The Committee for Future Generations was formed on May 16, 2011 by a group of northerners concerned about the targeting of local Indigenous communities by the Nuclear Waste Management Organization (NWMO), for a repository to store millions of highly radioactive fuel rods.
After years of work educating, forming solidarity and carrying out actions, including an 850 kilometre “Walk Against Nuclear Waste” to the seat of provincial government garnering over 20,000 signatures on a petition from more than 250 communities, NWMO eliminated the communities of Pinehouse, Creighton and English River First Nation from site selection process, citing unsuitable geological conditions.
The Committee’s work, however, had only just begun, as NWMO exposes only one link in the nuclear fuel chain, which actually extends clear around the world and has embedded itself in virtually every aspect of life as we know it.
The long and toxic global nuclear legacy has much of its origins in the north. The industry’s history of colluding with government to force Indigenous peoples off their uranium-rich homelands (currently happening also in Australia), despite warnings by Elders to “leave the black rock alone”, eventually morphed into a vulgar posturing of “duty to consult”, from which derived a series of highly controversial “collaboration agreements” signed by Cameco and Areva with vulnerable administrations. The resulting dozen or so uranium mines scattered across the Athabasca Basin make northern Saskatchewan a virtual “ground zero” for the nuclear industry in the world, and have already produced hundreds of thousands of tons of tailings, leaching into groundwater and blowing across the land as radioactive dust. Further, a high percentage of employees in the most radioactive sections of these mines are Cree, Dene and Metis youth, many being channeled there through high school and postsecondary eduction processes co-opted by the industry, and being exposed to highly questionable standards. Work in the mines for most northern families is multi-generational; meanwhile, cancer rates soar in communities historically void of the disease, while calls for independent health/environmental studies on the impact of uranium mining go ignored.
Mining is only the first link in the nuclear chain, which then reaches across to Ontario where the uranium is enriched into fuel that boils water in electricity-producing nuclear reactors. This process creates the highly radioactive fuel rods, which in NWMO’s own words, are extremely hazardous and must be isolated from humans, virtually forever. In Canada alone, millions and counting of these fuel rods sit in dry casks, while the industry grows ever more desperate to influence public perception that they will eventually be “disposed”: a concept which many experts have defined as myth. After 80 years of production, scientists around the world do not agree on a solution.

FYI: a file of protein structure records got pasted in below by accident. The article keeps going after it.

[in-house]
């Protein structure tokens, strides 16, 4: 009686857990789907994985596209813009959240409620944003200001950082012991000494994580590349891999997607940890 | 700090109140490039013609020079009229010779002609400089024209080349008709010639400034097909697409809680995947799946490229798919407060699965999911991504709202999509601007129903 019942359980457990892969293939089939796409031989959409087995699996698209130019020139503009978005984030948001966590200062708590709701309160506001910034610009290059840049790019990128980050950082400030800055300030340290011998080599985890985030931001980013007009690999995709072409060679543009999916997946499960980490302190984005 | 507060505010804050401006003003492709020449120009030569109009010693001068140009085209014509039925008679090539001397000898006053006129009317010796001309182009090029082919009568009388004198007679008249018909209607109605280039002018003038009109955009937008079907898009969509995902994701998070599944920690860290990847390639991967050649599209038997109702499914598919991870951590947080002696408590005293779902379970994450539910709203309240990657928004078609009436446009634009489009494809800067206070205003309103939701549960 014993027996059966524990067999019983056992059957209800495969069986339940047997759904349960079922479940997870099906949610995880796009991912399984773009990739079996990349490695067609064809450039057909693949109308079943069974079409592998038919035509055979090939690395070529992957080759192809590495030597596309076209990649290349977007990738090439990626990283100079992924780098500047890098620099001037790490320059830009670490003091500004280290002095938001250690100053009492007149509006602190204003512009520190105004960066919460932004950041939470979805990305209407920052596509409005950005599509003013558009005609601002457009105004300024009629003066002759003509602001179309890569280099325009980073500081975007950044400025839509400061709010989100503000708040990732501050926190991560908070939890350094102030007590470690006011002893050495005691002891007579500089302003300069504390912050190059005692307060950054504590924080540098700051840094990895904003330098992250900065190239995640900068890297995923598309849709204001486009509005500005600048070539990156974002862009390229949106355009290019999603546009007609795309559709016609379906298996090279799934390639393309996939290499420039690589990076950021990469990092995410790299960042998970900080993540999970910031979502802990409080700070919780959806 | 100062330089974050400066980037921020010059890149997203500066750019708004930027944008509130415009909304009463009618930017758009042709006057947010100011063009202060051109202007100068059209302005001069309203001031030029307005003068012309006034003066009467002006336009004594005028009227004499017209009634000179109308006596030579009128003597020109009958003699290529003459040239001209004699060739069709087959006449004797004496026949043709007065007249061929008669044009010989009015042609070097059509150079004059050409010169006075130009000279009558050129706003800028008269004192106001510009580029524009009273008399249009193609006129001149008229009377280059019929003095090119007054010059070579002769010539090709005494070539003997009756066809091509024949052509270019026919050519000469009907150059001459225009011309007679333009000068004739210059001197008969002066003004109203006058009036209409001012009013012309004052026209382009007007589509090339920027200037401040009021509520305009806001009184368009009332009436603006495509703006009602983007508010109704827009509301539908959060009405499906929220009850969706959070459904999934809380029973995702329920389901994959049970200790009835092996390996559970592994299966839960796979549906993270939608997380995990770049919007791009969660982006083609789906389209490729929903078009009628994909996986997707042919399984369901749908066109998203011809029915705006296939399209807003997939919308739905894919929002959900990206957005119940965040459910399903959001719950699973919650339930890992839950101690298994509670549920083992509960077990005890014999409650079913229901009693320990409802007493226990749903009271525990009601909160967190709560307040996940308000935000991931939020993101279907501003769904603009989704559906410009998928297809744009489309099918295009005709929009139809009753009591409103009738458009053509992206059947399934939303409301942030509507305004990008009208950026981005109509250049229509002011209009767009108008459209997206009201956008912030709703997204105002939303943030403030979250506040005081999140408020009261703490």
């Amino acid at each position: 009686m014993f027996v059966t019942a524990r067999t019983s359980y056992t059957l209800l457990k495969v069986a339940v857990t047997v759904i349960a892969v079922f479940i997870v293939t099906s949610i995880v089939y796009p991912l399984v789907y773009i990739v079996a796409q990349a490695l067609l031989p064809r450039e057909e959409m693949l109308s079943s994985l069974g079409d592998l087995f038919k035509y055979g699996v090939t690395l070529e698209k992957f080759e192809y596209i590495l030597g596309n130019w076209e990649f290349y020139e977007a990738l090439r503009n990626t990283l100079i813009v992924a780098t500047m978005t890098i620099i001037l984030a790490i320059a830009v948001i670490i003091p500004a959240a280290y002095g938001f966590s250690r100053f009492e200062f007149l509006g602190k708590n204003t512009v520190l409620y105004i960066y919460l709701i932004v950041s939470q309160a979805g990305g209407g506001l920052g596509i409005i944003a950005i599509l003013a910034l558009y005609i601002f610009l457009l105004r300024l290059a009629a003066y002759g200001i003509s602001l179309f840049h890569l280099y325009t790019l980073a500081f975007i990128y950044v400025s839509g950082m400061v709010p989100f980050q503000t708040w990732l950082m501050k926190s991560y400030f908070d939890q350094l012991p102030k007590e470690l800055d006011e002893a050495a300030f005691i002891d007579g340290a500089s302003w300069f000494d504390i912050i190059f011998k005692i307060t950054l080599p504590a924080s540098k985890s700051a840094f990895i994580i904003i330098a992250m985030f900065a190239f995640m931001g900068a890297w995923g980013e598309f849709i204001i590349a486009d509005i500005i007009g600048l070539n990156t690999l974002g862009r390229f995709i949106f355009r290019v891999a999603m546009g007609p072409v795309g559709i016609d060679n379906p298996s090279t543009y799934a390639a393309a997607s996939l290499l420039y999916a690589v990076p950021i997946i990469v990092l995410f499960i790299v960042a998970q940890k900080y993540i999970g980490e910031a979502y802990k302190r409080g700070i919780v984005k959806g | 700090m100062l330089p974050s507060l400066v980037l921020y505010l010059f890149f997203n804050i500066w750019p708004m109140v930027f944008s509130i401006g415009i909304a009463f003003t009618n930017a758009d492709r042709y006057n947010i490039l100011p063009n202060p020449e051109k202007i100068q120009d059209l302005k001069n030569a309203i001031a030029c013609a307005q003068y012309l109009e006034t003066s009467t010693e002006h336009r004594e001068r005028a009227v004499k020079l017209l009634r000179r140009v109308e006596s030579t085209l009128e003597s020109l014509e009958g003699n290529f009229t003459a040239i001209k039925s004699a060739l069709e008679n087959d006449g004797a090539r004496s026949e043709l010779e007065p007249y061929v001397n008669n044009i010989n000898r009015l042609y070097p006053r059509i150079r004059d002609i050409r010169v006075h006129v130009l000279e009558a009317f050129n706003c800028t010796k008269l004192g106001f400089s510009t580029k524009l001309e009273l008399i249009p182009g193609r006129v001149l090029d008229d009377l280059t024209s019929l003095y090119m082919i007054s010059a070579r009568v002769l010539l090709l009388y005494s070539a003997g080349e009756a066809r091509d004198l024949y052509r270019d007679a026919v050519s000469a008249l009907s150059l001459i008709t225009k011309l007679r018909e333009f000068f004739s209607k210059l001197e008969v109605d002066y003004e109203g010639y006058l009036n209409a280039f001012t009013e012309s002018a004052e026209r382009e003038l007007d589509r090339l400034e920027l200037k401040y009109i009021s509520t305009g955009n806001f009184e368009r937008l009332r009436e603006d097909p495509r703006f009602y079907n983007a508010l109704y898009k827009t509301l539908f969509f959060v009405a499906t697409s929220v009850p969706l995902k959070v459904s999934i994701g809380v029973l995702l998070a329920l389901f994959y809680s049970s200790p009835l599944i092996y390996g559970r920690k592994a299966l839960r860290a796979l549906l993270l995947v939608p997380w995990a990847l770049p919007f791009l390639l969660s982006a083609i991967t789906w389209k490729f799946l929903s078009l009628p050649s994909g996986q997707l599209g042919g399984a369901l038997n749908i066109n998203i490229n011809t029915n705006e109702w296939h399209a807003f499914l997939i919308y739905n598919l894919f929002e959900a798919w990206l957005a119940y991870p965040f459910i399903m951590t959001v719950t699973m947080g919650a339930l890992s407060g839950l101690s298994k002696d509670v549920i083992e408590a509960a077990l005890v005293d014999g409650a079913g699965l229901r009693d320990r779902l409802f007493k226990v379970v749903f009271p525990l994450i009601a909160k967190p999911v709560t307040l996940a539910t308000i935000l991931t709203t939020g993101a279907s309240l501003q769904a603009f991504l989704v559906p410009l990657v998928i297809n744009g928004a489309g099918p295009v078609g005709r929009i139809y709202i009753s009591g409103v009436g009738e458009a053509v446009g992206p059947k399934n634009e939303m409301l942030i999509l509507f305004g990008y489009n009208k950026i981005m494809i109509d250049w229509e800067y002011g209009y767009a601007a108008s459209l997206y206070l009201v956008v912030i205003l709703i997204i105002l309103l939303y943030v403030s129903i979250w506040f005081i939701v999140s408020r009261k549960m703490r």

With accelerating climate change a reality, the nuclear industry is trying to sell itself as the “green solution” to fossil fuels, when it is a significant emitter of greenhouse gasses, and, as always, tagged with the most deadly and long-lasting waste product of any energy source on the planet. The Universities of Saskatchewan and Regina have received millions of research dollars from corporate donors Cameco and Areva, to the extent that denying corporate influence is questionable. The universities’ most recent research will be focusing on small nuclear reactors; this despite the findings of the Uranium Development Partnership (UDP) survey in 2009 that 84% of the thousands of Saskatchewan participants expressed a clear “No” to the furthering of the nuclear agenda in the province. So-called experts tout “reprocessing” fuel rods for plutonium as a form of “recycling”, when in reality, the dissolving of fuel rods in acid to retrieve the 1% plutonium product results in 99% radioactive sludge which is now also acidic, eating its way through any container created by humans.
Lastly, in what is perhaps the biggest reason the nuclear industry stumbles on despite its failures like Chernobyl, Fukushima, infeasible economics and the mounting threat to life: much of the enriched uranium supposedly for use in eastern Canadian reactors, finds its way across the border to be used in a way that perpetuates the purpose of the industry from the beginning: nuclear weapons.
There are not many places left in the world where families still go out onto the land and water for moose, berries, medicinal plants and fish, yet we are one of them. Traditional Indigenous wisdom teaches us to think ahead to the next seven generations, but in the case of nuclear waste, we must think ahead at least 7000 generations. Uranium mining, transportation of yellow cake, the ever present threat of fuel rod storage and the abuse of rights enabling ongoing mine licensing continues to cast a dark shadow. This is not just a northern or Indigenous issue. The water cycle is shared globally, and the abuse of anyone’s rights is an abuse of all.
Please support by contacting us on fb: Say No to Nuclear